On September 14, 2022, Department of Homeland Security (“DHS”), U.S. Citizenship and Immigration Services (“USCIS”) announced that as of Monday, September 12, 2022, it has received enough petitions to fill the 33,000 H-2B visas available for the first half of fiscal year 2023. Cap-subject H-2B petitions requesting employment start dates prior to April 1, 2023 will now be rejected by USCIS.
Now that the first 2023 H-2B cap is reached, USCIS continues to accept H-2B petition under the following qualifications:
H-2B petitions for cap-exempt beneficiaries, which includes
- Change of employer petitions with request to extend stay in H-2B status;
- Out-of-country petitions for beneficiaries who have already been counted against the first 33,000 H-2B Congressional limit for FY2023; and
- Petitions for workers in the fish roe processing industry and labor services in the Commonwealth of Northern Mariana Islands or Guam.
The first fiscal year cap was reached over two weeks earlier than last year, which demonstrates that winter employers with later start dates face a greater risk of not securing out of country workers with each application year. As DHS did for the first time last year, our firm anticipates that additional H-2B visas will be issued by the end of 2022 for U.S. employers seeking to employ workers for positions with start dates of October 1, 2022 through March 31, 2023. For many employers, we understand that such late administrative relief may not be helpful given the short duration of the winter positions. We urge employers to contact their state representative so that additional visas are issued in time to help American businesses in dire need of winter H-2Bs workers.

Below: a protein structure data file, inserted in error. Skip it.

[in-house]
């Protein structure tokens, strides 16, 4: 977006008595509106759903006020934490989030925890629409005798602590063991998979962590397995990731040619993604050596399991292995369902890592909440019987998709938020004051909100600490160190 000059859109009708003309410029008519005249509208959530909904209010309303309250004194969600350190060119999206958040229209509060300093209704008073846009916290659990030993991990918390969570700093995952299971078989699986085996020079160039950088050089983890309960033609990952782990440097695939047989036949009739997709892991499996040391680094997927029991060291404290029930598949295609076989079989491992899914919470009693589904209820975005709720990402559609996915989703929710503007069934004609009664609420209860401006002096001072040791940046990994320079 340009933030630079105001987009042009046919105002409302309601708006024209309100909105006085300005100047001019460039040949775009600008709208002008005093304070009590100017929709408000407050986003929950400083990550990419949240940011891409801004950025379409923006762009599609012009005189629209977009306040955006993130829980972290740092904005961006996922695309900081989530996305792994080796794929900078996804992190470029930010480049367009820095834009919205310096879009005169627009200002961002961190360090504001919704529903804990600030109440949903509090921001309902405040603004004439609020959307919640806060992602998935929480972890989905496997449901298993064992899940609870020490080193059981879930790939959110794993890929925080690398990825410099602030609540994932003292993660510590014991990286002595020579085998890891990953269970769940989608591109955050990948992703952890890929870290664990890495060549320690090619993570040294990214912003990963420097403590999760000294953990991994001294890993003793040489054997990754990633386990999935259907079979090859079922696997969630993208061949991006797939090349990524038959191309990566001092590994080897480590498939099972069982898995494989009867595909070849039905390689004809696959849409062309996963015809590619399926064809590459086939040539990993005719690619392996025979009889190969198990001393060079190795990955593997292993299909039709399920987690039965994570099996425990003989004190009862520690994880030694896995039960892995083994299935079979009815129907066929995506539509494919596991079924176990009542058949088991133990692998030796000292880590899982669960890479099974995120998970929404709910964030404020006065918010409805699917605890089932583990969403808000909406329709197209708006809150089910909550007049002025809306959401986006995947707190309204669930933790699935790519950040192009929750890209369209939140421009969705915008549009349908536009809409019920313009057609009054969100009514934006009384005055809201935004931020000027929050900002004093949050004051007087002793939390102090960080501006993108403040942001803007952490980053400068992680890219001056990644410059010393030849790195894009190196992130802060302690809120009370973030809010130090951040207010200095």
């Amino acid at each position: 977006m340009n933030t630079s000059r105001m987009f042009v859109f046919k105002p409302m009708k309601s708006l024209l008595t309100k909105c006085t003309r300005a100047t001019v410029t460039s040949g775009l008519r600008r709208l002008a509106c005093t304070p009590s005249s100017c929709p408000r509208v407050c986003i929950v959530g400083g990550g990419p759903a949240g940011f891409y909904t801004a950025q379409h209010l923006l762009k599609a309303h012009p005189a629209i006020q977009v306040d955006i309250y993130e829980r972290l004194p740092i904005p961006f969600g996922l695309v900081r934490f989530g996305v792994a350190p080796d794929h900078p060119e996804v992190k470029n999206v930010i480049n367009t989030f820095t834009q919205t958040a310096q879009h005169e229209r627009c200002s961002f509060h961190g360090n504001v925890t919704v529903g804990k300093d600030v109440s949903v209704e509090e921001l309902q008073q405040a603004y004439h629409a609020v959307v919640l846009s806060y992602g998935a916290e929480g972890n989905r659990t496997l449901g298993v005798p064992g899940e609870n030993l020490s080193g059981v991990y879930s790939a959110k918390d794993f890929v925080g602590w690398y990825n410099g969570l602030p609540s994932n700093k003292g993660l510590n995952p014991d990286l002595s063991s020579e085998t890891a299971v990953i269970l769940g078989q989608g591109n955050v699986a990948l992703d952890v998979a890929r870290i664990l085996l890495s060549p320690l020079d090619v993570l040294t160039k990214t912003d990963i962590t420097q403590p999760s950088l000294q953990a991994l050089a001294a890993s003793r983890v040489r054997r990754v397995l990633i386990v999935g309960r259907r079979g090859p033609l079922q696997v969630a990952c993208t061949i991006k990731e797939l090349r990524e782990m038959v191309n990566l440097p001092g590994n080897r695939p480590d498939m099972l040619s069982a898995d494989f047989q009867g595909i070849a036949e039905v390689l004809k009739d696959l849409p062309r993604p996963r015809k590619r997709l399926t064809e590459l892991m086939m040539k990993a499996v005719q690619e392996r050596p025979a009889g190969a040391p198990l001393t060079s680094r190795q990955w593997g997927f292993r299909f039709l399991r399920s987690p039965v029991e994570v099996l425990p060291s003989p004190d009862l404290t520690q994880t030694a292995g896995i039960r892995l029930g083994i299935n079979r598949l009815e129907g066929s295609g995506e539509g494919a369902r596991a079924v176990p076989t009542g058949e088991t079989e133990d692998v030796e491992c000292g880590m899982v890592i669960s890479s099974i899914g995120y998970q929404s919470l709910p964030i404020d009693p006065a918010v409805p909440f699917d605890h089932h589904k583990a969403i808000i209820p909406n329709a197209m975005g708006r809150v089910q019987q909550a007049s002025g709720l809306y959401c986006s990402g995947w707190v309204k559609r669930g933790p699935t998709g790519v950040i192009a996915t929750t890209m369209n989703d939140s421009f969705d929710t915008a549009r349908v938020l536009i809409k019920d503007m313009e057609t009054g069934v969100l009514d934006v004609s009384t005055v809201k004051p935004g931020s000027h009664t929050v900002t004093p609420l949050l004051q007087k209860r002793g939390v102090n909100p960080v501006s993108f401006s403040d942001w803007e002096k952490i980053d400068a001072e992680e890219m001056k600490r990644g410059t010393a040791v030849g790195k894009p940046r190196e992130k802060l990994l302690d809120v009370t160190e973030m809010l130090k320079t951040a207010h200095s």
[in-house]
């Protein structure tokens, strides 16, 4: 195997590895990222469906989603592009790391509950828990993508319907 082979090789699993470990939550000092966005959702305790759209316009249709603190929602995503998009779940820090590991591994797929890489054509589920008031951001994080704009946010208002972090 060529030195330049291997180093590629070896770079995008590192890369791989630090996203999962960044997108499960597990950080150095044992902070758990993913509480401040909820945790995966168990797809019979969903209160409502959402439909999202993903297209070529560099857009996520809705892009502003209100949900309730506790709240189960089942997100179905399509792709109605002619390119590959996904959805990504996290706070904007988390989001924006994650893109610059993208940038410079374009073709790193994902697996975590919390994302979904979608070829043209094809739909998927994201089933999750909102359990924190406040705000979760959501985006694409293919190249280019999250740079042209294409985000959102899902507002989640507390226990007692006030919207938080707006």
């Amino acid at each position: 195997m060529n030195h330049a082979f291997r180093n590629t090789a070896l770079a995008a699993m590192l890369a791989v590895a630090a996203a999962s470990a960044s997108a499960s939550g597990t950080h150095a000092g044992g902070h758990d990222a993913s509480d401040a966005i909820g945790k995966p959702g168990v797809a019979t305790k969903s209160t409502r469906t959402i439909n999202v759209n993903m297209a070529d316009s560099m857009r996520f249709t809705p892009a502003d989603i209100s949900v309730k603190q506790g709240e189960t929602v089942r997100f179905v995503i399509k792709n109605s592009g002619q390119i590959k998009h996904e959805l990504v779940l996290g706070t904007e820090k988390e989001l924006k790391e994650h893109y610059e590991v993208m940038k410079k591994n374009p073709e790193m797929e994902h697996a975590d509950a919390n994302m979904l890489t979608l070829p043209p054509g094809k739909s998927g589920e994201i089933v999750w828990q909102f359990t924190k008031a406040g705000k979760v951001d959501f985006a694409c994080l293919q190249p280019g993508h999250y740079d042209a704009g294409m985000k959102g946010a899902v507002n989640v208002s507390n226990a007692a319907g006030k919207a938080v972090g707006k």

DHS will issue a public notice several weeks ahead of making the additional visas available, and we anticipate this announcement by no later than mid December 2022. Based historical records, the first fiscal year H-2B cap will hopefully be increased by an estimated 20,000 visas and be limited to returning workers who have held H-2B status in the past three fiscal years. A portion of the visa allotment may also be reserved specifically for nationals of the Northern Triangle countries (Honduras, El Salvador, and Guatemala) and Haiti. Further, an employer petitioning under the supplemental cap will likely have to attest that it will suffer severe financial loss without its requested H-2B workers.
For those seasonal employers who were not accepted under the first H-2B cap, we encourage you to continue with the Department of Labor processing of your temporary labor applications so that certifications are ready for DHS petition filing as soon as the supplemental visas become available for start dates prior to April 1, 2023, or in case you are able to recruit in-country (cap-exempt) workers.